Your next option for selling a house with tenants is to wait until the tenancy is over and then sell with vacant possession. If you plan to sell this way, it is a good idea to check the tenancy agreement to ensure that there is an end date and to find out when it is. If you have a property with an assured shorthold tenancy on which it will be able to end, however, other kinds may not have an end date so it is important to check.
Ask your tenant to purchase
Another option you can take is to ask your tenant to purchase your investment property. A sitting tenant will not have the right to buy their home unless it is a local authority property. But you are able to offer them the opportunity to purchase it.
This may not always be the best option, as your sitting tenant may not want to buy your property, they may be unable to secure a mortgage, or they may not be able to afford it.
Sell with tenants in situ
Another option for selling is to sell your property to another landlord or a property investor. If this is a route that you decide you want to explore, then your new buyer will take over your tenancy or replace it with a new one, and they will become the new landlord.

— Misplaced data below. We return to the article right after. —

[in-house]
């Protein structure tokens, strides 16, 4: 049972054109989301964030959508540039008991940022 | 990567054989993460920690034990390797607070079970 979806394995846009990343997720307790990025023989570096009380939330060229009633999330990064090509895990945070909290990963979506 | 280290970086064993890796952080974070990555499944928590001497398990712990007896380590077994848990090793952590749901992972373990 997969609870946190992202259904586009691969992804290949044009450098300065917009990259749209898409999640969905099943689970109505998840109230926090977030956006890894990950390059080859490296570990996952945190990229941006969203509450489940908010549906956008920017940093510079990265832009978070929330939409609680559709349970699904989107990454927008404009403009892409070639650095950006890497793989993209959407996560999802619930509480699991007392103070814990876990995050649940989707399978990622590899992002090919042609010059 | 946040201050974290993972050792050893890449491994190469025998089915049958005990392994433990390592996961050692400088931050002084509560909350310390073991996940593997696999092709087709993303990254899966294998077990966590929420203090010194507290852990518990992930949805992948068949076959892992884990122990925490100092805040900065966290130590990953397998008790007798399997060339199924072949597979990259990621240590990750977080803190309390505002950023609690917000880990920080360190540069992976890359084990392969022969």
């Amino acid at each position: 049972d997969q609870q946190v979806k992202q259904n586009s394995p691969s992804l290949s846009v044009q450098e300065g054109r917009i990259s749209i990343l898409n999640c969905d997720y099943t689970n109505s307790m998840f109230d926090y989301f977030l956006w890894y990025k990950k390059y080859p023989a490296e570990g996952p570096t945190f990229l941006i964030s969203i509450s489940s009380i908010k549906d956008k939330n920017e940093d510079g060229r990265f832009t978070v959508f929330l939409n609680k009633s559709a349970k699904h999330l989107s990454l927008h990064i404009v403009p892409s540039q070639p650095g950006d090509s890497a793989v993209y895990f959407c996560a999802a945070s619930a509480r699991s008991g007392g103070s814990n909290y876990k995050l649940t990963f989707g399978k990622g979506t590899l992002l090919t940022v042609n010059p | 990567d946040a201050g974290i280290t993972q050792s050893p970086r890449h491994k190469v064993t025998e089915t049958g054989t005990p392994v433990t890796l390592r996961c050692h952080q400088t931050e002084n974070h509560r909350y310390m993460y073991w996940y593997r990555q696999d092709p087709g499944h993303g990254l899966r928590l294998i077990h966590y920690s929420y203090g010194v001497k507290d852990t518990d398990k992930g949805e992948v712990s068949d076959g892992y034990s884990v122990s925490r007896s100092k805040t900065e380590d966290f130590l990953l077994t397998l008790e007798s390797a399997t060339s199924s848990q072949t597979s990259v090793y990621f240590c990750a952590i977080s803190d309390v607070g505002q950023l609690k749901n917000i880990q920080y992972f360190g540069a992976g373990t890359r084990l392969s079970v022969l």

This is why we have made it our mission to change the way that you sell your property. Rather than forking out for expensive legal bills and estate agent payments, we cover it for you. It’s just one of the ways that we help to take the stress out of selling.
Our dedicated team of property experts are by your side through every step of your house-selling journey, helping you to sell your new build in as little as 28 days.
So if you are ready to sell a house with tenants, get in touch today by filling out one of our free, no-obligation online valuation forms today!